www.argsl.org.uk
Established to promote amphibian and reptile conservation in the vice county of South Lancashire

ARGSL has created 53 amphibian ponds in Lancashire since 2005!

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Recording Tips!

To be of value it’s important that the information supplied is correct, so if you have any doubts about what you’ve seen please take a look at the Species Identification page before submitting your records.

Extra information or comments on your recording form can be useful – such as “found in a garden compost heap” or “brought in by my cat”. If in doubt, please give us these extra details.

Upcoming Events

News!

ARGSL 2016 Review

Click here to read about what ARGSL have been doing in the past year for amphibian and reptile conservation.

ARGUK E-Bulletin is now available.

To receive all the latest news and views from ARG UK , visit the website and register for our new monthly E-bulletin, 

http://www.arguk.org/news/

 
Recording PDF Print E-mail
Go to our main recording page to access our online and downloadable recording forms.

About Recording

A record is information about what has been seen, where it was seen, who saw it and when. Surprisingly little is known about the distribution of amphibians and reptiles in Lancashire and Greater Manchester, but with your help we can change this!

We intend that in the future, when a big enough data-set has been collected, we will be able to use this information to help ARGSL and other ecologists to target conservation effort more effectively.  For example we will then be able to conduct data searches and flag up known locations of protected species such as the great crested newt.  We will also be able to identify ideal places to dig new ponds.  

What species are we interested in?

It’s often assumed that the “common” amphibians (frogs and toads) are found everywhere and that recording their presence isn’t worthwhile. ARGSL would like to collect information on all amphibian and reptile species, particularly if they’re common in your area.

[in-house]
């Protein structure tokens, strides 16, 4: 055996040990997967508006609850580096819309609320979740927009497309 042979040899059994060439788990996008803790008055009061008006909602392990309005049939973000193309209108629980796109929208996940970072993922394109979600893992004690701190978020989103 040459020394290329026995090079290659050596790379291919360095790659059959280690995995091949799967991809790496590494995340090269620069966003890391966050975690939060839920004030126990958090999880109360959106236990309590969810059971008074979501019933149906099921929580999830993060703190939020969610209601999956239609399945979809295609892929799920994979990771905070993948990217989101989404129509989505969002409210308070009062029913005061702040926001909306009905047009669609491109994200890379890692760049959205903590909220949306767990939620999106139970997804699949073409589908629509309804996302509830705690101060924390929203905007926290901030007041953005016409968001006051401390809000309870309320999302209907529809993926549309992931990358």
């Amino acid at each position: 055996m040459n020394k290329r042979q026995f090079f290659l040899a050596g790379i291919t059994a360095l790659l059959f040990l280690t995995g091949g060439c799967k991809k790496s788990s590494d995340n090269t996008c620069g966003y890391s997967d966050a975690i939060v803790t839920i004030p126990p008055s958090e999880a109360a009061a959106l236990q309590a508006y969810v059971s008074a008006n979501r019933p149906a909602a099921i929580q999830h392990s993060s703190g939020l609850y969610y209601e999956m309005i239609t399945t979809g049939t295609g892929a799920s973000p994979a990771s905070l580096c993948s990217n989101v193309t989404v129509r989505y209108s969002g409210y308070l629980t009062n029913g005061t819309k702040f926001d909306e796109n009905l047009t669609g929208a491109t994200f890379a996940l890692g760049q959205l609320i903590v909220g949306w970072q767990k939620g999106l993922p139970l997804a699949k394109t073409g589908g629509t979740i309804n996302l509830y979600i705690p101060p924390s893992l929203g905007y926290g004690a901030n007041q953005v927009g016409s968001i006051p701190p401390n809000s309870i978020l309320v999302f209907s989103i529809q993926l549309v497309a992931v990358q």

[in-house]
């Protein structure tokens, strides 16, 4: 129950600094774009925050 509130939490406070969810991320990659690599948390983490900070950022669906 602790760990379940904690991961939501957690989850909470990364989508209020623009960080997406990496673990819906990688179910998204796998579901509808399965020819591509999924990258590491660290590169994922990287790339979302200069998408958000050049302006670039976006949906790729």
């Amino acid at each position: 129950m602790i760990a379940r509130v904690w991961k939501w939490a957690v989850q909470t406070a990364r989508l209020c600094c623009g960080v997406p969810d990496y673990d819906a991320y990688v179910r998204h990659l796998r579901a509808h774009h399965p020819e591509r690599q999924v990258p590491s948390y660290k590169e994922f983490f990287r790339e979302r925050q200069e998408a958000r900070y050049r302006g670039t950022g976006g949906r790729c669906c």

Sightings of reptiles are particularly important as these are elusive animals that are rarely seen in Lancashire or Greater Manchester. Our slow-worm project is finding a significant number of new slow-worm sites in Lancashire, indicating that these animals are more widespread than previously thought. It’s impossible to know what will be found in a pond or on a grassy bank, so any site could have its surprises!

If you collect records in a professional capacity, we’d very much like to hear from you and if you can share a large dataset, please contact us for further advice.

“By passing on records, consultant ecologists could make a far bigger contribution to our understanding of the distribution of species in the UK”.

Andy Tasker, 2007-08 president of the Institute of Ecology and Environmental Management, at last years IEEM conference in Nottingham. All records will be shared with local records centres.

Accuracy of records

To be of value it’s important that the information supplied is correct so if you have any doubts about what you’ve seen, please take a look at the “identification” page before submitting your records.
Most species are fairly straightforward to identify, but a common error is to mistake a male smooth newt for a male great crested newt. As you can imagine, this can invalidate accurate records of both smooth and great crested newts, so please do your best to ensure that the information you’re supplying is correct.

Extra information or comments can also be useful – such as “found in a garden compost heap” or “brought in by my cat”. If in doubt, please give us these extra details.

County Recorder

Please note that ARGSL's chairperson David Orchard is serving as the 'county recorder' for the Lancashire and Greater Manchester area. If you have any queries about submitting records please contact David for further advice.
 



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